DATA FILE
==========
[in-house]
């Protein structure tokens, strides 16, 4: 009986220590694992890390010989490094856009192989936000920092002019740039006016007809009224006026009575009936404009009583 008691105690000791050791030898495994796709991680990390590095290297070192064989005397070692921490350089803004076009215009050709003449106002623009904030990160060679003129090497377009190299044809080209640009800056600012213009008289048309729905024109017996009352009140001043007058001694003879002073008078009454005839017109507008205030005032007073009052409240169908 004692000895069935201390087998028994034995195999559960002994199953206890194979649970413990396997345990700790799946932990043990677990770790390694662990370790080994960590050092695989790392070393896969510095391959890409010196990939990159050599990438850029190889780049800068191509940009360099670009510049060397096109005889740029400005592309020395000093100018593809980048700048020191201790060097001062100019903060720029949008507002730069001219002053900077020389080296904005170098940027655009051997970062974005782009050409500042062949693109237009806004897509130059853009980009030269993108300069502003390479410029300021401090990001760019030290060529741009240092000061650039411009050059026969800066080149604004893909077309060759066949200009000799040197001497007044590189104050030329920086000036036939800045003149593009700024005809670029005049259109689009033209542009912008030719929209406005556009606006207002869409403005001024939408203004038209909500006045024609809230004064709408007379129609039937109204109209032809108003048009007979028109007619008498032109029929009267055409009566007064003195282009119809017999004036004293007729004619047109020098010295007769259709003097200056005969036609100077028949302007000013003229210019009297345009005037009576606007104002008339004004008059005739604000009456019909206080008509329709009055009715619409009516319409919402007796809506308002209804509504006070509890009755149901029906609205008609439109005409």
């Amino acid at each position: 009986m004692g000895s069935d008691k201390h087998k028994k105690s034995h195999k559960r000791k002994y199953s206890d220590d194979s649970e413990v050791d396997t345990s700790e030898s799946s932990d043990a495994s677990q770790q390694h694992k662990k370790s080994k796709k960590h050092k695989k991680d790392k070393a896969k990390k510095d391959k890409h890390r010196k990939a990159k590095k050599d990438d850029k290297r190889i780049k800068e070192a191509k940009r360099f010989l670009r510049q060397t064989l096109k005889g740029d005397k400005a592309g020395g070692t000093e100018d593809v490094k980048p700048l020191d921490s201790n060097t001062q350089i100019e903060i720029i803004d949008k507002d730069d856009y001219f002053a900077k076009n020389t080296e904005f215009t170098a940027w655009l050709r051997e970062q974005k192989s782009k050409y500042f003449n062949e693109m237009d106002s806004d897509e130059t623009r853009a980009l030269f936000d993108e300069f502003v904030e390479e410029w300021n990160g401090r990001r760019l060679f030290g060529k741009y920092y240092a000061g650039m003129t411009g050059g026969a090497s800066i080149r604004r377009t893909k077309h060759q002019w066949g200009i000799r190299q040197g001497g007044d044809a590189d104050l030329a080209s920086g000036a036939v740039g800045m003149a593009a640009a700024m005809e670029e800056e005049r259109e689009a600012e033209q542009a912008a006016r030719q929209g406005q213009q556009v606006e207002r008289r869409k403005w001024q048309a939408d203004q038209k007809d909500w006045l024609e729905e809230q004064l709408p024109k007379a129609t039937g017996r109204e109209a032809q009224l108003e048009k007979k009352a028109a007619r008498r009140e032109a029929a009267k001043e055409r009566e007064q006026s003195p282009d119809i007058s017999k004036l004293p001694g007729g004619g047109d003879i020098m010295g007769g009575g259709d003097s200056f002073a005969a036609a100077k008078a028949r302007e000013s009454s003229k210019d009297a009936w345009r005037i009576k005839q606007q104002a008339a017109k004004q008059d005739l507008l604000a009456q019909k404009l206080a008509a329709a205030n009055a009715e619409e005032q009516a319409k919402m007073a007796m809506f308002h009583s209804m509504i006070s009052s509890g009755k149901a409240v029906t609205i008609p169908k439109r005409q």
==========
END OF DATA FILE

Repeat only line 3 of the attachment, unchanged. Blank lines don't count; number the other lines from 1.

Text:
């Amino acid at each position: 009986m004692g000895s069935d008691k201390h087998k028994k105690s034995h195999k559960r000791k002994y199953s206890d220590d194979s649970e413990v050791d396997t345990s700790e030898s799946s932990d043990a495994s677990q770790q390694h694992k662990k370790s080994k796709k960590h050092k695989k991680d790392k070393a896969k990390k510095d391959k890409h890390r010196k990939a990159k590095k050599d990438d850029k290297r190889i780049k800068e070192a191509k940009r360099f010989l670009r510049q060397t064989l096109k005889g740029d005397k400005a592309g020395g070692t000093e100018d593809v490094k980048p700048l020191d921490s201790n060097t001062q350089i100019e903060i720029i803004d949008k507002d730069d856009y001219f002053a900077k076009n020389t080296e904005f215009t170098a940027w655009l050709r051997e970062q974005k192989s782009k050409y500042f003449n062949e693109m237009d106002s806004d897509e130059t623009r853009a980009l030269f936000d993108e300069f502003v904030e390479e410029w300021n990160g401090r990001r760019l060679f030290g060529k741009y920092y240092a000061g650039m003129t411009g050059g026969a090497s800066i080149r604004r377009t893909k077309h060759q002019w066949g200009i000799r190299q040197g001497g007044d044809a590189d104050l030329a080209s920086g000036a036939v740039g800045m003149a593009a640009a700024m005809e670029e800056e005049r259109e689009a600012e033209q542009a912008a006016r030719q929209g406005q213009q556009v606006e207002r008289r869409k403005w001024q048309a939408d203004q038209k007809d909500w006045l024609e729905e809230q004064l709408p024109k007379a129609t039937g017996r109204e109209a032809q009224l108003e048009k007979k009352a028109a007619r008498r009140e032109a029929a009267k001043e055409r009566e007064q006026s003195p282009d119809i007058s017999k004036l004293p001694g007729g004619g047109d003879i020098m010295g007769g009575g259709d003097s200056f002073a005969a036609a100077k008078a028949r302007e000013s009454s003229k210019d009297a009936w345009r005037i009576k005839q606007q104002a008339a017109k004004q008059d005739l507008l604000a009456q019909k404009l206080a008509a329709a205030n009055a009715e619409e005032q009516a319409k919402m007073a007796m809506f308002h009583s209804m509504i006070s009052s509890g009755k149901a409240v029906t609205i008609p169908k439109r005409q």